We Are Just Like You, We Just Don’t Have Instruments

Simon Widdop explains why punk poetry is worth your attention.

Guest article by Simon Widdop, a punk poet from Wakefield. Simon’s debut poetry collecton is Sending A Drunk Text Whilst Sober is available from simonwiddop.com.

The old adage of, “Here’s three chords, now go start a band,” can be translated into, “Here’s a pen and paper, now go start a poem.”

Poetry ain’t dead, far from it. It’s alive and beating hard in books, at lit fests, on TV adverts and at gigs. Yeah, that’s right. But not to be cliche, the poetry you’ll find at shows isn’t the same as the stuff we were forced to recite in grey tones in GCSE English lessons.

But where does all this tie into the punk scene?

Let’s rewind to the initial explosion of punk. You’ve just entered the Mayflower Club in Manchester, waiting for The Buzzcocks when suddenly a matchstick legged, drain pipe jeans clad, backcomb rocking John Cooper Clarke takes to the stage. 20 minutes later (or shorter, depending how ‘Ramones’ he was feeling that night) you’ve just experienced the godfather of punk poetry. Fast delivery, sharpshooter word play and a right hook to the senses. At the same time, across the pond and in the belly of CBGB, Patti Smith was reciting her kitchen sink realism and strong feminist works to an audience of fellow New Yorkers at the height of the New York Scene.

400-1Flash forward to 1982 and an anarcho-punk band by the name of Crass are blending spoken word performances with live music (as well more traditional hardcore and different visual mediums). The topics of Penny Rimbaud and Eve Libertine leaning heavier on the political landscape of Thatcher’s Britain, feminism and working class philosophy.

Over these past several years there has been an increase in the popularity of poetry and spoken word. From the above mentioned lit festivals and regular poetry nights across the UK and America (well to be fair, worldwide) to online journals and zines, to an uprising of indie publishers.

This is poetry that touches on topics such as mental health, politics, LQBTQ+ issues, identity and sometimes just a good old rant. Genuine people finding a voice and wanted to be counted amongst the smog of austerity and troubling times.

There is a beautiful parallel to the punk scene in that there is a strong sense of both DIY and comradery in the poetry scene, especially here in the UK due to the cuts that art funding has faced during the last two governments and the oncoming fallout of Brexit. You’ll hear and see poetry promoters setting up gig shares, ensuring that performers are paid in some capacity and even offering a settee to crash on. There is also active sharing of events and submission windows across social media and good old fashioned word of mouth.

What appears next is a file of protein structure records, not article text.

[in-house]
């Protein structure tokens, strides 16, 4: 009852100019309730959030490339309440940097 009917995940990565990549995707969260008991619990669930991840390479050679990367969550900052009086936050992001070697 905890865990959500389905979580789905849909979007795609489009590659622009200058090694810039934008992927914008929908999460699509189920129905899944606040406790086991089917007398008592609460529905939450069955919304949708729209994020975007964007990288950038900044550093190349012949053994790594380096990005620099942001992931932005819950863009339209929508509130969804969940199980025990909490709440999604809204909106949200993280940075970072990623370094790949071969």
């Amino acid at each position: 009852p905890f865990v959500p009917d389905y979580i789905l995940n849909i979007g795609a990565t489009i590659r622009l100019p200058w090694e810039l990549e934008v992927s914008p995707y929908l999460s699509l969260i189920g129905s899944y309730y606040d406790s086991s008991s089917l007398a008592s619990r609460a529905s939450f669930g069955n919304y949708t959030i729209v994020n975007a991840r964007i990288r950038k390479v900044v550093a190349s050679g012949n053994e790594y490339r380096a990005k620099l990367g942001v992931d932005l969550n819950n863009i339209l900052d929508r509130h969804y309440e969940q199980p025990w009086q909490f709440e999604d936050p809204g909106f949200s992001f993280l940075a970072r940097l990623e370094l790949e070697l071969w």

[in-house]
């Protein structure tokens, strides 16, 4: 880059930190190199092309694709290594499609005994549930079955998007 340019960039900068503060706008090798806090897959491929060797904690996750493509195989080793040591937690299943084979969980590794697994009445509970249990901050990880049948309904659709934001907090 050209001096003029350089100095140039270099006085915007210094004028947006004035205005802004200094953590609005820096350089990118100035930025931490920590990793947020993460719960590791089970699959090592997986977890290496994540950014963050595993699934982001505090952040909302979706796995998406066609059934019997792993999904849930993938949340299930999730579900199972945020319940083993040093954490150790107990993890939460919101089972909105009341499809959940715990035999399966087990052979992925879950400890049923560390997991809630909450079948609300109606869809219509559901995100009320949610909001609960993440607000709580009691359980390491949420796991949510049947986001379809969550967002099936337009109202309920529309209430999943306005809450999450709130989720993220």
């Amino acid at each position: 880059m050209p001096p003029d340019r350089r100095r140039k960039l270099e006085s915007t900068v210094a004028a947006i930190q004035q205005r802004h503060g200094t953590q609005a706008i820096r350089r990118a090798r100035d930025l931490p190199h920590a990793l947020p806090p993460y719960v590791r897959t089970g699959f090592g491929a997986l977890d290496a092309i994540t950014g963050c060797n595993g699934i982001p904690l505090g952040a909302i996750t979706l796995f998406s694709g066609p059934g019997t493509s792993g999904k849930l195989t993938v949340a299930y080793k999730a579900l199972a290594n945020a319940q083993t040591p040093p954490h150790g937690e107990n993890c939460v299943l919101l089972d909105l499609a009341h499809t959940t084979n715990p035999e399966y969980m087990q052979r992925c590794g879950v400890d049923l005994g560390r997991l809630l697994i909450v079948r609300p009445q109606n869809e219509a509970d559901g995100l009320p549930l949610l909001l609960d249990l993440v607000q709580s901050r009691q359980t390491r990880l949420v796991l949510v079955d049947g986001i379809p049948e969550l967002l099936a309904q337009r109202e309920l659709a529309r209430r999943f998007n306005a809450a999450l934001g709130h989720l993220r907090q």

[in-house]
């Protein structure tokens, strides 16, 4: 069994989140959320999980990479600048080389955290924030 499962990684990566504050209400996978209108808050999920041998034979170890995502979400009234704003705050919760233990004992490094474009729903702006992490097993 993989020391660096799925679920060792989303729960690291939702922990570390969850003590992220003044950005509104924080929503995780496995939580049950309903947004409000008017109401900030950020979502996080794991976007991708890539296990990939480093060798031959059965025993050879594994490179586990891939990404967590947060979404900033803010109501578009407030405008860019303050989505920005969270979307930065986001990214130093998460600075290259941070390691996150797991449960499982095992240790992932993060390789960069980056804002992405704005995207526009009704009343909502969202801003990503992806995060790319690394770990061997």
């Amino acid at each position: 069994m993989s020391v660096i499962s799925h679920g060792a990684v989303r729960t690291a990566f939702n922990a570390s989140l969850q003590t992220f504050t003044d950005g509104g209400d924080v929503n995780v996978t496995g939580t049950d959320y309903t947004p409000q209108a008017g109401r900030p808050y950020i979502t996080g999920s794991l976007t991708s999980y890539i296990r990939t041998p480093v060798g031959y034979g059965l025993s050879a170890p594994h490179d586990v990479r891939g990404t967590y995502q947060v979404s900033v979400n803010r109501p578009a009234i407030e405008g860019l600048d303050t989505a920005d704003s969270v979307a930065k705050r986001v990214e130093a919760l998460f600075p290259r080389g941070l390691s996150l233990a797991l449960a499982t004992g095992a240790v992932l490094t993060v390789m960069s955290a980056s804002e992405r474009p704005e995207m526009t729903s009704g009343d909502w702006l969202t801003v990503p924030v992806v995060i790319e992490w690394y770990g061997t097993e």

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At the same time, we are starting to see our two worlds collide at a good selection of music festivals, such as Rebellion, Manchester Punk Festival, 0161 Festival, Long Division and Oxjam. Sometimes this has entailed a stage dedicated to spoken word and other times, having poets go up between bands. To the promoters and the festival directors, I ask that you take a look into your local poetry scene and see the talent that is waiting for you there. We are ready to stand with our band-based cousins on stage and share our words and philosophies with the crowds. We share the hardships and the passions that you do in these uncertain times (plus we are easy to accommodate, just pass us the microphone and we are ready to go).

So, that night you are at a gig and a poet takes to the stage, you might be thinking, “Well I’ll just nip to the bar while they ramble on,” but I say just hang on those few minutes whilst someone is on that stage, baring their words down into the microphone and out onto the audience. You might just hear something that twinges a little thing inside you to make you go, “Yeah… I know what you mean,” or, “Fuck, that’s how I feel.”

Like that legendary night the Sex Pistols took to the stage Lesser Free Trade, you too might walk away ready to put pen to paper and speak your truth.

To put a twist on a quote by Joe Strummer, poetry might not change your world, but it can change your perspective on the world.

Guest article by Simon Widdop, a punk poet from Wakefield, West Yorkshire. Simon’s debut poetry collection Sending A Drunk Text Whilst Sober was released in April 2018 on Plastic Brain Press. He also has been published in print in the New River Press Yearbook 2017/18, Paper And Ink Zine, Glove Zine, We Shall Overcome: The Anthology and Nymphs & Thugs Soapbox as well as online at DryLandLit Press, Estorica Magazine and Wildsound Festival (USA).

Simon will be performing at a selection of punk festivals in 2019 as well as regular events throughout the year. Keep up with him simonwiddop.com.

 

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